Show me a hero: What will it take for prominent Republicans to stand up to Trump?

Scattered grumbling aside, GOP resistance to Trump's agenda remains effectively zero. We can't wait much longer

Published February 7, 2017 5:06PM (EST)

John McCain; Marco Rubio; Mitch McConnell   (AP/Ross D. Franklin/Getty/Chip Somodevilla/Mark Wilson)
John McCain; Marco Rubio; Mitch McConnell (AP/Ross D. Franklin/Getty/Chip Somodevilla/Mark Wilson)

If the Republican Party was not a snake pit full of professional dissemblers, thieves, mountebanks, con artists, power-hungry careerists, principle-free egoists and craven opportunists, one might – might – have started to feel the faint stirrings of an inkling of hope this week that the Grand Old Party is on the verge of pushing back against President Donald Trump's most outrageous actions.

That “cracks” are beginning to open between Trump and Republicans in Congress seems to be the conventional wisdom in Washington. There are some rumors flying around about congressional GOP leaders starting to quietly fight the White House after the botched rollout of its executive order on immigration policy, among other self-inflicted turmoil. There are a few prominent Republicans here and there who are distancing themselves from some of Trump’s more absurd statements.

Neocon hawks Lindsey Graham and John McCain have clearly never been on board the Trump train; neither, for different and perhaps opposing reasons, has lonely libertarian Rand Paul. Over the past weekend, we even saw unctuous majority leader Mitch McConnell criticizing Trump’s Super Bowl comments about Vladimir Putin. Though McConnell was careful to make it clear he disagreed with the president’s statements but was not criticizing Trump himself, you have to imagine that the Kentucky senator would like to have been talking about anything else besides his party's nominal leader praising the autocratic president of Russia.

Other congressional Republicans had responses to the Putin comments that ranged from “mild” to “medium.” Sen. Marco Rubio's taking time away from watching the Super Bowl to send one tweet about his displeasure with Trump does not exactly indicate a groundswell of opposition, though it’s better than nothing.

Then there are some of the harsher critiques coming from other corners of the party. On Monday former Bush administration lawyer John Yoo published a New York Times op-ed criticizing Trump’s use of presidential power. Yoo was most famous during the Bush era for legal opinions that granted the president broad authority and power to fight the "War on Terror," providing a fig leaf for the detention and torturing enemy combatants without due process. He even said he would be OK with an interrogator's crushing the testicles of children if it would get their detained parents to talk.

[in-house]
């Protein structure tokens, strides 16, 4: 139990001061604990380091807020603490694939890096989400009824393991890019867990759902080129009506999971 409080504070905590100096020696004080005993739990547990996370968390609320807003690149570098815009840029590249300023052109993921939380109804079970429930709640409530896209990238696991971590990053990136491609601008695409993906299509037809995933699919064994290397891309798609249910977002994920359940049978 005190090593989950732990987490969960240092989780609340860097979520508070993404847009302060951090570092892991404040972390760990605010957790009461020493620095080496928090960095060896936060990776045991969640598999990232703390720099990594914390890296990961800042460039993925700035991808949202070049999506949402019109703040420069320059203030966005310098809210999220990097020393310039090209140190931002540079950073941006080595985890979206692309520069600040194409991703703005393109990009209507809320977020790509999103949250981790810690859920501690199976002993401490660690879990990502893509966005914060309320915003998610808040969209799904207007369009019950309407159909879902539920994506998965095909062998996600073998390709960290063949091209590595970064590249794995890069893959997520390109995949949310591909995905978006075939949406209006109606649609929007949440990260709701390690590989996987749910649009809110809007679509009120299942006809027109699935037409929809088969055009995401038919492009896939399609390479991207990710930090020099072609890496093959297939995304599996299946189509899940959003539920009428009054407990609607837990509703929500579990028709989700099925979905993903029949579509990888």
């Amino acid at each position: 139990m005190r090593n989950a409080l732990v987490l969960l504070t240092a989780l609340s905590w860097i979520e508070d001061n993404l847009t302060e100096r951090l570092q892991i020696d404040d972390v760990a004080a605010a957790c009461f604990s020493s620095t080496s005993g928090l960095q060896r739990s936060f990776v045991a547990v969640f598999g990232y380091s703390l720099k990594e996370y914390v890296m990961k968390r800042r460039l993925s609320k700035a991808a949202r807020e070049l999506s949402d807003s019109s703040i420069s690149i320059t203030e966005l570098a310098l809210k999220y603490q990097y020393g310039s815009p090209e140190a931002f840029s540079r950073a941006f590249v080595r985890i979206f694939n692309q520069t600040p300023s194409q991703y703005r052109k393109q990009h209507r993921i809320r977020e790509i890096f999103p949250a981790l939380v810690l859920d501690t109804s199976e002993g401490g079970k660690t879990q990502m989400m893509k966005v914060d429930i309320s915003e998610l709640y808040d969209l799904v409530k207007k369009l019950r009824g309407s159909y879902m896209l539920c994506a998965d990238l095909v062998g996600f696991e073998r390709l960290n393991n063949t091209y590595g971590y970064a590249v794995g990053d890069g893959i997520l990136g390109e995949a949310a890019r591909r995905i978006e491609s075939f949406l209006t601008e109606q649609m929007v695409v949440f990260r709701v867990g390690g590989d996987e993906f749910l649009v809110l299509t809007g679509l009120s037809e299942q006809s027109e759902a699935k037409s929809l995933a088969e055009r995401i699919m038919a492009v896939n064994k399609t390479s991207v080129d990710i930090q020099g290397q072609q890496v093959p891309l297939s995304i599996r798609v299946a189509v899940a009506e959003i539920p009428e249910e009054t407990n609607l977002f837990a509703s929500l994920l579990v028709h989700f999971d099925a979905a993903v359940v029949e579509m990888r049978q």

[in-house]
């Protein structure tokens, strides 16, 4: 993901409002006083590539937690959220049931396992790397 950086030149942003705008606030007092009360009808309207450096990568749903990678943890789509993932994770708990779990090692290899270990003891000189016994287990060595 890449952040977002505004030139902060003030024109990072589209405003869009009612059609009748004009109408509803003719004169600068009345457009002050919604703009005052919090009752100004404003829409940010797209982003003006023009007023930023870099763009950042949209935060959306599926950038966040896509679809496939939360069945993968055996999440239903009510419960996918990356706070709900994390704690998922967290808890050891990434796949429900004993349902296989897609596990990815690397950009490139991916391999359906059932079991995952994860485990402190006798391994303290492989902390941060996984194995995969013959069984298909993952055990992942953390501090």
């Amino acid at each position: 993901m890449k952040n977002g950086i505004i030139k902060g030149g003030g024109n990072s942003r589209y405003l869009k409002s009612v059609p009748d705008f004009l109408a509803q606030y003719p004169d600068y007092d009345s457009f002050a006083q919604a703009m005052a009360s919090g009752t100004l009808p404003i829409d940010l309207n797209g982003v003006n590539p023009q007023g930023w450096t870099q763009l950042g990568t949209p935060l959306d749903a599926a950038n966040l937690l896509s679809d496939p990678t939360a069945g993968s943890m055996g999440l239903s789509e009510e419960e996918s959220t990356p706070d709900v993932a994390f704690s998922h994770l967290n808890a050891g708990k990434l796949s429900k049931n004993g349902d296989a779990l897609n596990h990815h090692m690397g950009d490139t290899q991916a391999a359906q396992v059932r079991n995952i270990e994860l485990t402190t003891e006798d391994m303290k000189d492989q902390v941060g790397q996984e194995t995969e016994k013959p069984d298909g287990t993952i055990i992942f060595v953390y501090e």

Now even Yoo thinks Donald Trump is pushing the boundaries of presidential power too far.

All of this might be encouraging, if it mattered worth a damn. The problem is that the grumbling from the GOP has not yet achieved anywhere near enough critical mass to become a problem for the White House.

Congressional Republicans still have Trump’s back when it comes to voting for his Cabinet appointees — even when they are as grossly unqualified as Betsy DeVos, his pick for education secretary — and pushing through Neil Gorsuch’s nomination to the Supreme Court. They are still committed to a legislative agenda of slashing tax rates on the wealthy and repealing Obamacare. Paul Ryan would sell his own mother to the circus if he thought it would bring his long-held dream of a government as imagined by Ayn Rand to fruition. He’s not going to jeopardize it just because Trump spent 10 seconds inadvertently talking like Howard Zinn.

Therein lies the problem for Democrats, and for the country. Right now the legislative opposition is nothing more than a speed bump for the Trump agenda. Democrats in the Senate are slow walking the confirmation of Cabinet nominees and can be expected, with continued pressure from the party's base, to throw the proverbial sand in the Senate’s legislative gears. But at the federal and state levels, elected Democrats are badly outnumbered. Marches and legal challenges will do a lot of the heavy lifting, but they will not be able to stop most of the right-wing governance that is coming down the pike.

What is needed, unfortunately, is a fair number of Republicans who are willing to do more than pay lip service to condemning some of Trump’s more outrageous policies. That is simply not going to happen so long as 90 percent of the GOP's base approves of Trump. John Yoo can write disapproving op-eds every week for the next four years. But without action from prominent figures in the GOP to back up such calls to defend the values of liberal democracy, those jeremiads are mostly worthless.

It is possible that all of this — the stirrings of pushback from congressional Republicans, the disapproval of even the “torture is good” wing of the conservative movement — will eventually have some effect. But one of the talking points among political scientists, theorists and activists in recent weeks has been that “our democratic institutions will not save us.” Unfortunately, we still need them to try or there is no telling where Steve Bannon and his merry band of white nationalists will push this president and the country.

By Gary Legum

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